> >> Internet-Draft   LISP-DDT Referral Internet Groper (RIG)      March 2014
> >> 
> >> 
> >> 4.  Basic Overview
> >> 
> >> 
> > Just to ease even more the reading wouldn’t be helpful put how mapping lookup works in DDT?
> > 
> > Something describing by text the content of slide 7 of:
> > 
> > http://tools.ietf.org/agenda/83/slides/slides-83-lisp-8.pdf
> 
> Added a opening paragraph to the Basic Overview section. Let me know if you think it is sufficient. I wanted to keep it brief and to the point.
> 
> > 
> >>       message exchange.
> >> 
> >>    A possible syntax for a rig command could be:
> >> 
> >>    rig [instance-id <iid>] <eid> to <ddt-node> [follow-all-referrals]
> >> 
> >>    Parameter description:
> >> 
> >>    [instance-id <iid>]:   is the instance-ID portion of the Extended EID
> >>       used as VPN identifer.  When the DDT hierarchy is not configured
> >>       with instance-IDs, this argument is omitted from the command line.
> >> 
> >>    <eid>:   is either a Fully Qualified Domain Name or a destination EID
> >>       that is being queried in the LISP-DDT mapping database.
> >> 
> >>    <ddt-node>:   is the RLOC address of any DDT-node in the DDT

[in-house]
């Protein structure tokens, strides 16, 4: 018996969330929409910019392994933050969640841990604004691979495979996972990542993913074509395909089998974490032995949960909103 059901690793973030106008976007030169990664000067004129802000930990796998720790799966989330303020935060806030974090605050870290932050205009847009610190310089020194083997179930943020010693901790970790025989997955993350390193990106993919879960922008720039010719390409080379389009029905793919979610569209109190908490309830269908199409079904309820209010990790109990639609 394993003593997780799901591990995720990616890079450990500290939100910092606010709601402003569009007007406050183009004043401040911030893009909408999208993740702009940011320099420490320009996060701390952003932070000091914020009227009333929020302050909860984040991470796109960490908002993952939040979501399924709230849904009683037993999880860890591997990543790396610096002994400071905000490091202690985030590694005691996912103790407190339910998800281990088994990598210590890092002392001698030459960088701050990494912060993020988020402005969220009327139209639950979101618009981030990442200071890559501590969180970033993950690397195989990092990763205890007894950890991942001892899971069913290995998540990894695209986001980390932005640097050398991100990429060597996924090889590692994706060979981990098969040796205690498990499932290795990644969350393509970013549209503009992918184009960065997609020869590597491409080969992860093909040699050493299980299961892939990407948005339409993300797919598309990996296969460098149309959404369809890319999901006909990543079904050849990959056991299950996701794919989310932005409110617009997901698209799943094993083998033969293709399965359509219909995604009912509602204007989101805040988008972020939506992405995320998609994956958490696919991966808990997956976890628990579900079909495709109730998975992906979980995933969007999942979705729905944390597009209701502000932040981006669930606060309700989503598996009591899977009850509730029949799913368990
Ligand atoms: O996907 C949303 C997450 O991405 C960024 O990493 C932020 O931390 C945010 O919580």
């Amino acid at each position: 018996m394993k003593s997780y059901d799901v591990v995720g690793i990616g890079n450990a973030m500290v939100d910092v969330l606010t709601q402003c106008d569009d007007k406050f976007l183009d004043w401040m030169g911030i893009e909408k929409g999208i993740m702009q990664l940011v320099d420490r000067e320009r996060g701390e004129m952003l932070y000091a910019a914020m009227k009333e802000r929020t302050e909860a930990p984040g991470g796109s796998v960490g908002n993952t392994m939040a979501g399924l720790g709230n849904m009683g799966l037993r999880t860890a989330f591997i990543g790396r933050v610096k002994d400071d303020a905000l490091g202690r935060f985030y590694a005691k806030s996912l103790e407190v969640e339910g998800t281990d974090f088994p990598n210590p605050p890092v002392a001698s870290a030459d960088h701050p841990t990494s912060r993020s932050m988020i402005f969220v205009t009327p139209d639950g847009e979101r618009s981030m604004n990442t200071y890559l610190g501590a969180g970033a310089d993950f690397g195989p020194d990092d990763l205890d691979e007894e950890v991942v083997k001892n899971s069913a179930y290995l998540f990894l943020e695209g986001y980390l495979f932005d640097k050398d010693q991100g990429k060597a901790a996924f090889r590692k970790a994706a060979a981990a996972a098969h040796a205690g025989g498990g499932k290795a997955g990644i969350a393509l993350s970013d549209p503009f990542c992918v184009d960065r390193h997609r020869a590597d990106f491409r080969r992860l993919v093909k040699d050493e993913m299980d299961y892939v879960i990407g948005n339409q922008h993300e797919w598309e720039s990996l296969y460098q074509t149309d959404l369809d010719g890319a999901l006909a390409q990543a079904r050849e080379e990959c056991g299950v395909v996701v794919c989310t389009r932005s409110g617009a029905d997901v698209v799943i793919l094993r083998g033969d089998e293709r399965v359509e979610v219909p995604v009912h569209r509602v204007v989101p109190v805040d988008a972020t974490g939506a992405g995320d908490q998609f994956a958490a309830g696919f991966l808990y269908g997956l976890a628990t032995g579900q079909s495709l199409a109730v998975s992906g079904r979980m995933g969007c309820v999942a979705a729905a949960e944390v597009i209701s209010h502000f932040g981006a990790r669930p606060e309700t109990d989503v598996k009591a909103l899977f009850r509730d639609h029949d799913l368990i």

> >>       hierarchy.  This can be the DDT root node, a DDT transit node, or
> >>       a DDT Map-Server.
> >> 
> >>    [follow-all-referrals]:   when this keyword is used each referral
> >>       RLOC is queried so rig can descend the entire DDT hierarchy
> >>       starting from the node <ddt-node>.  When this keyword is not used,
> >>       one of the referral RLOCs will be selected to descend a branch of
> >>       the DDT hierarchy.
> >> 
> > The text above is unclear.
> > 
> > If follow-all-referrals is present then rig follows all RLOCs: that is OK.
> > 
> > If the option is not present why should the rig command follow the first RLOC? 
> 
> It doesn't. It is up to the implementation to decide which referral node is used. And most implementations I am aware of will hash the EID-prefix being looked up (from the Map-Request) will be used so you can load-split Map-Requests across referral nodes.
> 
> > The initial description of rig (first paragraph section 4) just states the upon reception of a Map-Referral,
> > its content is displayed to the user, it does not mention that any RLOC is followed to go down the DDT tree.
> > 
> > Why not adding a “follow-first-referral” option to actually follow the first RLOC.
> 
> The implementations don't support such an option because that is not the way it was implemented or described in the DDT spec.
> 
> > 
> >> 5.  Implementation Details
> >> 
> >>    The cisco LISP prototype implementations on IOS and NX-OS has rig
> >>    support for IPv4 and IPv6 EIDs in either the default instance or a
> >>    non-zero instance-ID.
> >> 
> >>    The IOS syntax is:
> >> 
> >>    rig [instance-id <iid>] <eid> to <ddt-node> [follow-all-referrals]
> >> 
> >>    The NX-OS syntax is:
> >>